Mental Imagery (November 2020)

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Master Clinician webinar series

Mental Imagery in CBT

Professor Emily Holmes (Uppsala University)


This approx. 1hr 40 min Master Clinician webinar was recorded in October 2020 and released in November 2020.

AACBT members can view for free.

Non-members may purchase here.

Using mental imagery is complementary to almost any therapeutic approach/age/diagnosis and may open up extra tools.

This masterclass will discuss the science and practice of imagery-based cognitive therapy, as well as new techniques developed in reference to our team’s work in trauma, depression, and bipolar disorder.

From a cognitive science perspective, mental imagery involves an experience like perception in the absence of a percept: seeing in our mind’s eye, for example. Imagery has extremely interesting properties – recruits similar brain areas to actual perception, enhances memory and learning and, compared to verbal processing, mental imagery has a more powerful impact on emotion.

From a clinical practice perspective, intrusive, affect-laden images cause distress across psychological disorders. Imagery-based intrusive memories and “flashbacks” to a past trauma are the hallmark of post-traumatic stress disorder (PTSD). Intrusive mental imagery can also occur of the future, such as ‘flashforwards‘ to suicidal acts or manic pursuits in bipolar disorder. We need to know how to work with dysfunctional imagery, and promote adaptive imagery using imagery-focused cognitive psychotherapy techniques.

Key Learning Objectives

  1. Explain and demystify mental images
  2. Understand how imagery has a powerful impact on emotion, motivation and behaviour
  3. Imagery “microformulation”, and how this leads to treatment selection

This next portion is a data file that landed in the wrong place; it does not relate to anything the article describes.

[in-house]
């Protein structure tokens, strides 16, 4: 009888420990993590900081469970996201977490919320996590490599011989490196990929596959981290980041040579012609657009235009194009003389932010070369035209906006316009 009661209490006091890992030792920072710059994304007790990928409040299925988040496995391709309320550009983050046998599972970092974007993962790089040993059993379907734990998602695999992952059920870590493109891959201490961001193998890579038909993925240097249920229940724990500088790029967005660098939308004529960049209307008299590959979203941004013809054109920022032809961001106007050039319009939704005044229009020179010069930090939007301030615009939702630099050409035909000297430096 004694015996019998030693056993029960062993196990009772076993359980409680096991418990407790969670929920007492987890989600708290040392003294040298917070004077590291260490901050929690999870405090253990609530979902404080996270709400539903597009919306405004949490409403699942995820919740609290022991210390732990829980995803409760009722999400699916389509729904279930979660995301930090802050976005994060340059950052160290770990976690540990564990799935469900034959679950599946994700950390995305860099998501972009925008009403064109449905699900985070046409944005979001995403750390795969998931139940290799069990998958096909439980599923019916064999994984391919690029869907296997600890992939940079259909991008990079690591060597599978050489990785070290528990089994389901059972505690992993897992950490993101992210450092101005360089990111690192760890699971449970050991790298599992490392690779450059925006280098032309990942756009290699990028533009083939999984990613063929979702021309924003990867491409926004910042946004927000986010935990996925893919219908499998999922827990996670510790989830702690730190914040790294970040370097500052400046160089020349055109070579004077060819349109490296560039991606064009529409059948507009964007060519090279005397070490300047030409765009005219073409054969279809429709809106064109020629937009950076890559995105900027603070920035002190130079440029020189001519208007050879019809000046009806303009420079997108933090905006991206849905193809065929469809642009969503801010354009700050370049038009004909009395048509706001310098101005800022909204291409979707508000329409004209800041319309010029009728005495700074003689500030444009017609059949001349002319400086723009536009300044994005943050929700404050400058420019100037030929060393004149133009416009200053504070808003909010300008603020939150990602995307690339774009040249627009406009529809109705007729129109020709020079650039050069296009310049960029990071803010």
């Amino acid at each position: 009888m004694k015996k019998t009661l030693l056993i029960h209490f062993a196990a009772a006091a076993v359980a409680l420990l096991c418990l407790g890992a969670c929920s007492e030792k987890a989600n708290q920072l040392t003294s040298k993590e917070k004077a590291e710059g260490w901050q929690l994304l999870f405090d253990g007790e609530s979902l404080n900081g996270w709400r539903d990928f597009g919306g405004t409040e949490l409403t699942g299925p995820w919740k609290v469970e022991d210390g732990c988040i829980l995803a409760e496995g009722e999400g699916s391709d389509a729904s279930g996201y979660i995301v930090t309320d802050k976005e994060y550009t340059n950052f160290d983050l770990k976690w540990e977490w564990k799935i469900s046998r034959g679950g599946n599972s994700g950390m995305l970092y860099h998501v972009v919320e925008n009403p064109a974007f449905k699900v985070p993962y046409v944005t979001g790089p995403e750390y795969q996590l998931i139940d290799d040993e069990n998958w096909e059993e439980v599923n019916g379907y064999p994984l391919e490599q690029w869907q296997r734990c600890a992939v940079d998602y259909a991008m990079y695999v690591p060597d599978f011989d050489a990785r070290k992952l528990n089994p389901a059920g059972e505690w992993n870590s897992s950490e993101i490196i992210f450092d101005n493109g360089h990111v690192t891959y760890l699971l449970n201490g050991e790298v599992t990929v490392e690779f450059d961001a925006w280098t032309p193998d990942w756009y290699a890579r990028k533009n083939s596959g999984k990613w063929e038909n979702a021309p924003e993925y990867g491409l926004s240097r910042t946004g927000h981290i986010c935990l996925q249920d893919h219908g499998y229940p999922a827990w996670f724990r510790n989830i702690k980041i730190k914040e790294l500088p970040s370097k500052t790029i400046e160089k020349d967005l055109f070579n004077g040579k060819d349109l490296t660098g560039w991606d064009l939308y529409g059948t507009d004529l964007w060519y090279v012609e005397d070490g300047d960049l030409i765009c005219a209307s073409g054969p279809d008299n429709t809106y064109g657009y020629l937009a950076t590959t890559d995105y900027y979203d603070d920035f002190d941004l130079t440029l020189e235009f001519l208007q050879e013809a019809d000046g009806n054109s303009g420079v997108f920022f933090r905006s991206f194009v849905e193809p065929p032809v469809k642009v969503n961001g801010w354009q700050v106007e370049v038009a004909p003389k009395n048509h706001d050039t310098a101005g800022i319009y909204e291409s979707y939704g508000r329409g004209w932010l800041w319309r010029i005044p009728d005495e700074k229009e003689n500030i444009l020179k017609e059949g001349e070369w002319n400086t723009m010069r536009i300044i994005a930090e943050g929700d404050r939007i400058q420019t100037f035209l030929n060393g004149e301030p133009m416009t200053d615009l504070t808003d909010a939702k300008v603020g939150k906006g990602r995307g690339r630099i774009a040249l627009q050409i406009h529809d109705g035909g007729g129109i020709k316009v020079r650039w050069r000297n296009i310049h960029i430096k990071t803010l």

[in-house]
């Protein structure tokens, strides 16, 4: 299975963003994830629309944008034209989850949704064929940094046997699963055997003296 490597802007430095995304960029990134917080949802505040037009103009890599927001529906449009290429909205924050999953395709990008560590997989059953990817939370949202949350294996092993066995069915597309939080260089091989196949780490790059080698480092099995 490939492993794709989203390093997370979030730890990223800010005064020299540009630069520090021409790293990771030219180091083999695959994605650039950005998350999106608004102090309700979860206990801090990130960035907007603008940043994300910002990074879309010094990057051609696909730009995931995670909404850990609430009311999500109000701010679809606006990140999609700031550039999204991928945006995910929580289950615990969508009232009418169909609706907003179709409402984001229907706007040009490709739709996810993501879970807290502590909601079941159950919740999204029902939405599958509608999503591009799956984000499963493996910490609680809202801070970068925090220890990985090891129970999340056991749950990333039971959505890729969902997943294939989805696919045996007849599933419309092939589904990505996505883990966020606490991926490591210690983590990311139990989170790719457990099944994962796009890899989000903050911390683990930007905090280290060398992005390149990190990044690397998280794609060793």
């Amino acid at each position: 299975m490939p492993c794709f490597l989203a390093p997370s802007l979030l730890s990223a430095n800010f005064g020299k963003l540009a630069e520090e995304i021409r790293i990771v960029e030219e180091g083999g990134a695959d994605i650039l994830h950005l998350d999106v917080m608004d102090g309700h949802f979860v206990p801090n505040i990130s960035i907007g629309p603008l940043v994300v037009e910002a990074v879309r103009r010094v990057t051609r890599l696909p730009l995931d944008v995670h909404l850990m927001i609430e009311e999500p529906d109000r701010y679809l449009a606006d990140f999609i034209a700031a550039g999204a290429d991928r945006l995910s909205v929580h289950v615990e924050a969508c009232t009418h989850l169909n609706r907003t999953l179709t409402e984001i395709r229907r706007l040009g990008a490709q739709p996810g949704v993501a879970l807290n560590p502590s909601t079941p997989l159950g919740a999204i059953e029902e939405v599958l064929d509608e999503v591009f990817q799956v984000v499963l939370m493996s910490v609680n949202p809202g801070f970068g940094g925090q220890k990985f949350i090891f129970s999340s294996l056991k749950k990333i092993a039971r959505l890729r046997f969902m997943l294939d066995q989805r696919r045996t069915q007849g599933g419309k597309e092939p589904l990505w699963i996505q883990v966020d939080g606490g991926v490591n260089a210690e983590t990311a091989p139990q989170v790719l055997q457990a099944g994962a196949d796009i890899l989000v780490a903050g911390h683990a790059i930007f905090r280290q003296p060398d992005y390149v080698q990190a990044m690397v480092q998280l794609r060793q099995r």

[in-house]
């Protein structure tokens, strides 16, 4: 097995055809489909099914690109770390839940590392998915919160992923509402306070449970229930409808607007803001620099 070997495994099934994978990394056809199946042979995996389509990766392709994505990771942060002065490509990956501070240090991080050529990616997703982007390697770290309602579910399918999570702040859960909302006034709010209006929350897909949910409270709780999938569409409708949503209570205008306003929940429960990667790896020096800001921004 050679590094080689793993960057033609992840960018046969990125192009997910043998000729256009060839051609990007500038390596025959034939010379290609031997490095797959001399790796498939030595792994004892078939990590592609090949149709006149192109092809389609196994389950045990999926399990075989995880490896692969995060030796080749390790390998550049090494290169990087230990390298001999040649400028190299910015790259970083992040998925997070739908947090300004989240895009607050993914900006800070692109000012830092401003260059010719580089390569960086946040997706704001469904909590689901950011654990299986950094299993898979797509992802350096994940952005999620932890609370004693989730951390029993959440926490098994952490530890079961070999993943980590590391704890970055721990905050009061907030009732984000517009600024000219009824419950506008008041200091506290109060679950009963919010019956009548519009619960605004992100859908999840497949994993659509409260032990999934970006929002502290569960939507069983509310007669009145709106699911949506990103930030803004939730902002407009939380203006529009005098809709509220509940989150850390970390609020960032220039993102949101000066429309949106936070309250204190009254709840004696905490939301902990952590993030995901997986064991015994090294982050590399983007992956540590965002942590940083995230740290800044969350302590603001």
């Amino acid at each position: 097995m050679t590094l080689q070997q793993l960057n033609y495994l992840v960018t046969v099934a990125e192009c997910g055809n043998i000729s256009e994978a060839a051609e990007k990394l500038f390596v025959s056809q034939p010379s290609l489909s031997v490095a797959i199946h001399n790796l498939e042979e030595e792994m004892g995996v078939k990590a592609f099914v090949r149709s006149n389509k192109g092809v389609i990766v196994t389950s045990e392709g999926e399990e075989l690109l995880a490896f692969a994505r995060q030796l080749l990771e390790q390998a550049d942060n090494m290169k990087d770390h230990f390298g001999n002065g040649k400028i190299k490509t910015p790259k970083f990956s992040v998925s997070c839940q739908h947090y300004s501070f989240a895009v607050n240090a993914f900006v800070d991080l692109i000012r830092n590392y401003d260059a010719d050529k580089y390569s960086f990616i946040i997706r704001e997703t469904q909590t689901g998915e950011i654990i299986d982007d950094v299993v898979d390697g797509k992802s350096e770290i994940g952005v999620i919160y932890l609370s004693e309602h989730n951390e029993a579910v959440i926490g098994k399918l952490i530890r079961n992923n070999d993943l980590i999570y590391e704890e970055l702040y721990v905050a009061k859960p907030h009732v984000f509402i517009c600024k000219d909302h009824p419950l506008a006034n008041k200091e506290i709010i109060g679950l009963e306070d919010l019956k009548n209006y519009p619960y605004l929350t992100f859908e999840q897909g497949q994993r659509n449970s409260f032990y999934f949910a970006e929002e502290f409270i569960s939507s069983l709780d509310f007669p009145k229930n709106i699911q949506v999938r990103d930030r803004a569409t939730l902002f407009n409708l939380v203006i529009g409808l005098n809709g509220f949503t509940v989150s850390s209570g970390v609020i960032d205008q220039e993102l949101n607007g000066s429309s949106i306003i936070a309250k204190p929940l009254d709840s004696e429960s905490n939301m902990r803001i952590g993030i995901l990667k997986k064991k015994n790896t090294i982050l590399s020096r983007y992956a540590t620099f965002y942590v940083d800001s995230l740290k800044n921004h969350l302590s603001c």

Emily will:

  • Explain and demystify mental imagery
  • Present what is mental imagery from clinical and theoretical perspectives
  • Illustrate how to assess and ‘micro-formulate’ mental imagery across psychological disorders
  • Briefly introduce a range of techniques for working clinically with mental images
  • Use examples of how to apply these techniques in treating PTSD and bipolar disorder – other conditions will also be considered

Biographical Information 

Emily Holmes, PhD, DClinPsych is a Professor in Psychology at the Department of Psychology, Uppsala University, Sweden. She is affiliated to the Karolinska Institutet’s Department of Clinical Neuroscience, and is a Visiting Professor of Clinical Psychology at the Department of Psychiatry, University of Oxford, UK.

Holmes received her degree in Experimental Psychology at the University of Oxford, UK. She is also a clinician and completed a clinical psychology training doctorate at Royal Holloway University of London, and a PhD in Cognitive Neuroscience in Cambridge, UK. She became Professor in 2010 at the University of Oxford. Holmes is an elected member of the Royal Swedish Academy of Sciences and is a Fellow of the British Academy of Social Sciences. She is the recipient of several international awards, including the American Psychological Association and the German Alexander von Humboldt Foundation. Holmes also serves on the Board of Trustees of the research charity “MQ; transforming mental health” and is an Associate Editor for Behaviour Research and Therapy.

Holmes’ work as a clinical psychologist has fuelled her research questions. She is interested in psychological treatment innovation in mental health – both in creating new techniques and reaching more people. Under the wider umbrella of mental health science, her approach brings together psychology, neuroscience, psychiatry, maths and more. Holmes’ research has demonstrated that mental imagery has a more powerful impact on emotion than its verbal counterpart. Her group is particularly interested in understanding and reducing intrusive memories after trauma. This is relevant for people after a traumatic event, whether a severe motor vehicle accident, traumatic childbirth, war or events during the COVID-19 pandemic.


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